Biodiversity is the genetic variety of life on earth; all types of plants and animals. We should work to protect and conserve wildlife – our natural heritage – for its own sake and for future generations. The desire for a sustainable world and one rich in wildlife amount to the same thing. The species, habitats and ecosystems of our wildlife are also the building blocks that make up the healthy, functioning environment on which we all depend.
The new extension to the St Ives Green House will be fitted with a green roof for a variety of different reasons, including rainwater run-off and insulation, but primarily to encourage biodiversity. Also know as a ‘living roof’ this will create a habitat of flora and fauna for certain types of wildlife from self-sustaining planting, which will help to reduce the environmental impact of the extension.
The gardens of our two houses provide an ideal opportunity to encourage wildlife and they will also be productive with a small selection of succulent fruit and vegetables growing right outside the back door! Managing your garden for wildlife adds an extra dimension for the enthusiastic gardener (or even the less enthusiastic gardener!) It can be exciting and help our native wildlife by providing food and habitat that may be in short supply in the wild. Even a small garden can be managed in such a way that birds and mammals become a part of the fabric of the garden, rather than occasional visitors.
Simple things can make a huge difference:
- Plant some wildflowers – this will increase the numbers of invertebrates visiting your garden, and all other wildlife associated with these native wildflowers will benefit.
- Make a nectar border – choose carefully, some good nectar plants, using information from a wildlife gardening book. The more nectar/pollen producing plants you have, the better your garden will be for wildlife.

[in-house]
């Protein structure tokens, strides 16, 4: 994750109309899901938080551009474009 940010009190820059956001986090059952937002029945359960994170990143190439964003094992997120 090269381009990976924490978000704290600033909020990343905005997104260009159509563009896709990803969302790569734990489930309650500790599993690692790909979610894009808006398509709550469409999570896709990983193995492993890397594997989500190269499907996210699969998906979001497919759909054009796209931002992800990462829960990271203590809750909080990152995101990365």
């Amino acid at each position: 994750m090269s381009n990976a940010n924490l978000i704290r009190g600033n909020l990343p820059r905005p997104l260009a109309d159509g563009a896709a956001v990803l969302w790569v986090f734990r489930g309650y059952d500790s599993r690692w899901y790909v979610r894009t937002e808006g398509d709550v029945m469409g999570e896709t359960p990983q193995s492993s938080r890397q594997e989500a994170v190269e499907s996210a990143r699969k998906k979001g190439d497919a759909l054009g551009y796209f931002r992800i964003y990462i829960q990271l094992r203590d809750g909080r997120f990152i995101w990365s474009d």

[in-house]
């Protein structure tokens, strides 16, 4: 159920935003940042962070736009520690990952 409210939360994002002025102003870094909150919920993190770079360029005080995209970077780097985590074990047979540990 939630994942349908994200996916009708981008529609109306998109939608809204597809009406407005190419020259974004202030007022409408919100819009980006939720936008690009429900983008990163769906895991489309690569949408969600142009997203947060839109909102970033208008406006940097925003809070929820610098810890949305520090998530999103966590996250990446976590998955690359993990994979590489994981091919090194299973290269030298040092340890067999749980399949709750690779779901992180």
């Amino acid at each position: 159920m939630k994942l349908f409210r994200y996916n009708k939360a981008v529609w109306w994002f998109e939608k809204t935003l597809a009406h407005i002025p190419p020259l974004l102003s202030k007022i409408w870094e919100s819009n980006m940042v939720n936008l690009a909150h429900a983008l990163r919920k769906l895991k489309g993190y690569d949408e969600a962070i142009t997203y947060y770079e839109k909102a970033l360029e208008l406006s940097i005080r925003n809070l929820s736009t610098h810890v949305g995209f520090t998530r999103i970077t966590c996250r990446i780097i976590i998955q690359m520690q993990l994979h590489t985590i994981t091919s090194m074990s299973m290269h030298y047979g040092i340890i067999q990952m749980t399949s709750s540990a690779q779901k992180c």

- Plant a tree – if you have room for a native tree, such as a silver birch or rowan, so much the better, but if not try something like an ornamental crab apple. You will be amazed at how birds will come to the garden if there is a tree to provide them with perching and roosting places, shelter, and food in the form of seeds and fruit.
- Make a wildlife pond – any water in the garden is better than none at all. Even an upturned dustbin lid with fresh water will encourage birds to drink and bathe, but a proper wildlife pond with gently sloping edges and wild flowers will be a delight for you and your wildlife visitors. Frogs, toads, newts, mammals, birds, and dragonflies will all benefit.
- Put up a nest box – creating special places to encourage wildlife is very worthwhile, so a nest box for birds, a bat box or a log pile in a cool place will help. Don’t forget to feed the birds all year round.
Grow your own food
Growing your own fruit and vegetables at home is just about one of the most sustainable things anyone can do, it saves on food miles, tastes delicious and couldn’t be any fresher.
The first big question is: ‘Will I have room?’ And the answer is: ‘Yes.’ It is possible to grow vegetables in anything from a window box or tub to a raised bed. It’s not essential to have a large greenhouse or acres of land.
A small area means you can grow small numbers of different crops and it’s very important to make use of all three dimensions; plants that will help you do this are:
- Salad crops – beetroot, lettuce, radishes and onion are wonderful to grow in raised beds and taste so much fresher pulled straight from the garden.